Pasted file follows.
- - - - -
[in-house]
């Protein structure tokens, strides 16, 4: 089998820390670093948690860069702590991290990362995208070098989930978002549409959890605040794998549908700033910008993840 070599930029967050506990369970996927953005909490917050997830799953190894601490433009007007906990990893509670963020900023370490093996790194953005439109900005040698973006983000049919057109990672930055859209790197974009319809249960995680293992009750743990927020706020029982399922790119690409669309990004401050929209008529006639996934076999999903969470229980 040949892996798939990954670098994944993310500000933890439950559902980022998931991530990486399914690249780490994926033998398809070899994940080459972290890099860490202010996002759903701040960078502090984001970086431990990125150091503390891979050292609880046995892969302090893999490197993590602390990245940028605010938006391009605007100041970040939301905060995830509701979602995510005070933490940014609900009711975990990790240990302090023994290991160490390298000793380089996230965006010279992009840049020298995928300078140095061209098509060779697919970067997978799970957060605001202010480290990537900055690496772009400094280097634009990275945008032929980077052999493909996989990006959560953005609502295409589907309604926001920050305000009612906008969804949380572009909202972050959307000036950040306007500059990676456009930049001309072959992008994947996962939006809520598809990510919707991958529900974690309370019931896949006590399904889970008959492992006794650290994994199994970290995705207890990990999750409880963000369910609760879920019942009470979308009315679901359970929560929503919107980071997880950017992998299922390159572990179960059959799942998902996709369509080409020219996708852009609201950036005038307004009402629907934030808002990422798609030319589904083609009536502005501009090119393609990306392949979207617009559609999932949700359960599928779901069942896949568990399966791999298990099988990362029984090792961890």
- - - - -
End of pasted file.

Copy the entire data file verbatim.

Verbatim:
[in-house]
């Protein structure tokens, strides 16, 4: 089998820390670093948690860069702590991290990362995208070098989930978002549409959890605040794998549908700033910008993840 070599930029967050506990369970996927953005909490917050997830799953190894601490433009007007906990990893509670963020900023370490093996790194953005439109900005040698973006983000049919057109990672930055859209790197974009319809249960995680293992009750743990927020706020029982399922790119690409669309990004401050929209008529006639996934076999999903969470229980 040949892996798939990954670098994944993310500000933890439950559902980022998931991530990486399914690249780490994926033998398809070899994940080459972290890099860490202010996002759903701040960078502090984001970086431990990125150091503390891979050292609880046995892969302090893999490197993590602390990245940028605010938006391009605007100041970040939301905060995830509701979602995510005070933490940014609900009711975990990790240990302090023994290991160490390298000793380089996230965006010279992009840049020298995928300078140095061209098509060779697919970067997978799970957060605001202010480290990537900055690496772009400094280097634009990275945008032929980077052999493909996989990006959560953005609502295409589907309604926001920050305000009612906008969804949380572009909202972050959307000036950040306007500059990676456009930049001309072959992008994947996962939006809520598809990510919707991958529900974690309370019931896949006590399904889970008959492992006794650290994994199994970290995705207890990990999750409880963000369910609760879920019942009470979308009315679901359970929560929503919107980071997880950017992998299922390159572990179960059959799942998902996709369509080409020219996708852009609201950036005038307004009402629907934030808002990422798609030319589904083609009536502005501009090119393609990306392949979207617009559609999932949700359960599928779901069942896949568990399966791999298990099988990362029984090792961890």